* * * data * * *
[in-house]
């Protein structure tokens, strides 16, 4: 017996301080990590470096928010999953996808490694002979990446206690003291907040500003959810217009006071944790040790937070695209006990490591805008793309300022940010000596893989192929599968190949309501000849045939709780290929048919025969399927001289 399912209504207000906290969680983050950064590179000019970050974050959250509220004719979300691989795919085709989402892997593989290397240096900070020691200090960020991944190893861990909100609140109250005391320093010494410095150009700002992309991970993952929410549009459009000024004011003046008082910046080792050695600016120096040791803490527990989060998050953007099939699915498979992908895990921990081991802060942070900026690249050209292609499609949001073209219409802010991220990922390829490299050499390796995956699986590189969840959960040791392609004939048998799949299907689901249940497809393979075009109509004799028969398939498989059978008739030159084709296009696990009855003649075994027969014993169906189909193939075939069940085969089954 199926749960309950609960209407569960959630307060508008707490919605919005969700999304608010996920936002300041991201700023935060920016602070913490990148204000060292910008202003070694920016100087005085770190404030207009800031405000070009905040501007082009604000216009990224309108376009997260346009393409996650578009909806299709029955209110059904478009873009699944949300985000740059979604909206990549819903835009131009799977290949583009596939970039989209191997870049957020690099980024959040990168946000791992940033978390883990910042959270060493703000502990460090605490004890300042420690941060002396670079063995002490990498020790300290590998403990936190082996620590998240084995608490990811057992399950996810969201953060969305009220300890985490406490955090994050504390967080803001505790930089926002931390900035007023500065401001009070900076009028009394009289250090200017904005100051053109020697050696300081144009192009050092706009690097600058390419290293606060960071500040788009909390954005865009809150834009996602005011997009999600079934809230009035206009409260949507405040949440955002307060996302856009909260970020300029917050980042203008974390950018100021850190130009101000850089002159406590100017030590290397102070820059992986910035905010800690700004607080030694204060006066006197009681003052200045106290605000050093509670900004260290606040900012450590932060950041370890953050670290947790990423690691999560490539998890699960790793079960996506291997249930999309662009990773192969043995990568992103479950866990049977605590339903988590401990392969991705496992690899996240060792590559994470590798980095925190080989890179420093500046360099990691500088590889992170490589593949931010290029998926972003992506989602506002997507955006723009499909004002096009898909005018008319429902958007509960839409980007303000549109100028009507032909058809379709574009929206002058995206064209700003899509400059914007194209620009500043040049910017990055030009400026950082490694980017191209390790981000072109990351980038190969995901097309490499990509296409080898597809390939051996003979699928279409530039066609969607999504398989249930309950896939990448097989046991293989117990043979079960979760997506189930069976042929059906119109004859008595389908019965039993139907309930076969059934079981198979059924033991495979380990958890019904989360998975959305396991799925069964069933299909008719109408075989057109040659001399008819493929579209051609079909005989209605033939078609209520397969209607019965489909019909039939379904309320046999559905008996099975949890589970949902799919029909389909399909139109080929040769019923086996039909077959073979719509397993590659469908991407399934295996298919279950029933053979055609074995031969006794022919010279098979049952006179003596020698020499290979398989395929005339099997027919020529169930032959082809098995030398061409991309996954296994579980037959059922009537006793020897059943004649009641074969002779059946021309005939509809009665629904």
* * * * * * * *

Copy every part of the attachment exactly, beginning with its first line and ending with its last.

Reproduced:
[in-house]
């Protein structure tokens, strides 16, 4: 017996301080990590470096928010999953996808490694002979990446206690003291907040500003959810217009006071944790040790937070695209006990490591805008793309300022940010000596893989192929599968190949309501000849045939709780290929048919025969399927001289 399912209504207000906290969680983050950064590179000019970050974050959250509220004719979300691989795919085709989402892997593989290397240096900070020691200090960020991944190893861990909100609140109250005391320093010494410095150009700002992309991970993952929410549009459009000024004011003046008082910046080792050695600016120096040791803490527990989060998050953007099939699915498979992908895990921990081991802060942070900026690249050209292609499609949001073209219409802010991220990922390829490299050499390796995956699986590189969840959960040791392609004939048998799949299907689901249940497809393979075009109509004799028969398939498989059978008739030159084709296009696990009855003649075994027969014993169906189909193939075939069940085969089954 199926749960309950609960209407569960959630307060508008707490919605919005969700999304608010996920936002300041991201700023935060920016602070913490990148204000060292910008202003070694920016100087005085770190404030207009800031405000070009905040501007082009604000216009990224309108376009997260346009393409996650578009909806299709029955209110059904478009873009699944949300985000740059979604909206990549819903835009131009799977290949583009596939970039989209191997870049957020690099980024959040990168946000791992940033978390883990910042959270060493703000502990460090605490004890300042420690941060002396670079063995002490990498020790300290590998403990936190082996620590998240084995608490990811057992399950996810969201953060969305009220300890985490406490955090994050504390967080803001505790930089926002931390900035007023500065401001009070900076009028009394009289250090200017904005100051053109020697050696300081144009192009050092706009690097600058390419290293606060960071500040788009909390954005865009809150834009996602005011997009999600079934809230009035206009409260949507405040949440955002307060996302856009909260970020300029917050980042203008974390950018100021850190130009101000850089002159406590100017030590290397102070820059992986910035905010800690700004607080030694204060006066006197009681003052200045106290605000050093509670900004260290606040900012450590932060950041370890953050670290947790990423690691999560490539998890699960790793079960996506291997249930999309662009990773192969043995990568992103479950866990049977605590339903988590401990392969991705496992690899996240060792590559994470590798980095925190080989890179420093500046360099990691500088590889992170490589593949931010290029998926972003992506989602506002997507955006723009499909004002096009898909005018008319429902958007509960839409980007303000549109100028009507032909058809379709574009929206002058995206064209700003899509400059914007194209620009500043040049910017990055030009400026950082490694980017191209390790981000072109990351980038190969995901097309490499990509296409080898597809390939051996003979699928279409530039066609969607999504398989249930309950896939990448097989046991293989117990043979079960979760997506189930069976042929059906119109004859008595389908019965039993139907309930076969059934079981198979059924033991495979380990958890019904989360998975959305396991799925069964069933299909008719109408075989057109040659001399008819493929579209051609079909005989209605033939078609209520397969209607019965489909019909039939379904309320046999559905008996099975949890589970949902799919029909389909399909139109080929040769019923086996039909077959073979719509397993590659469908991407399934295996298919279950029933053979055609074995031969006794022919010279098979049952006179003596020698020499290979398989395929005339099997027919020529169930032959082809098995030398061409991309996954296994579980037959059922009537006793020897059943004649009641074969002779059946021309005939509809009665629904």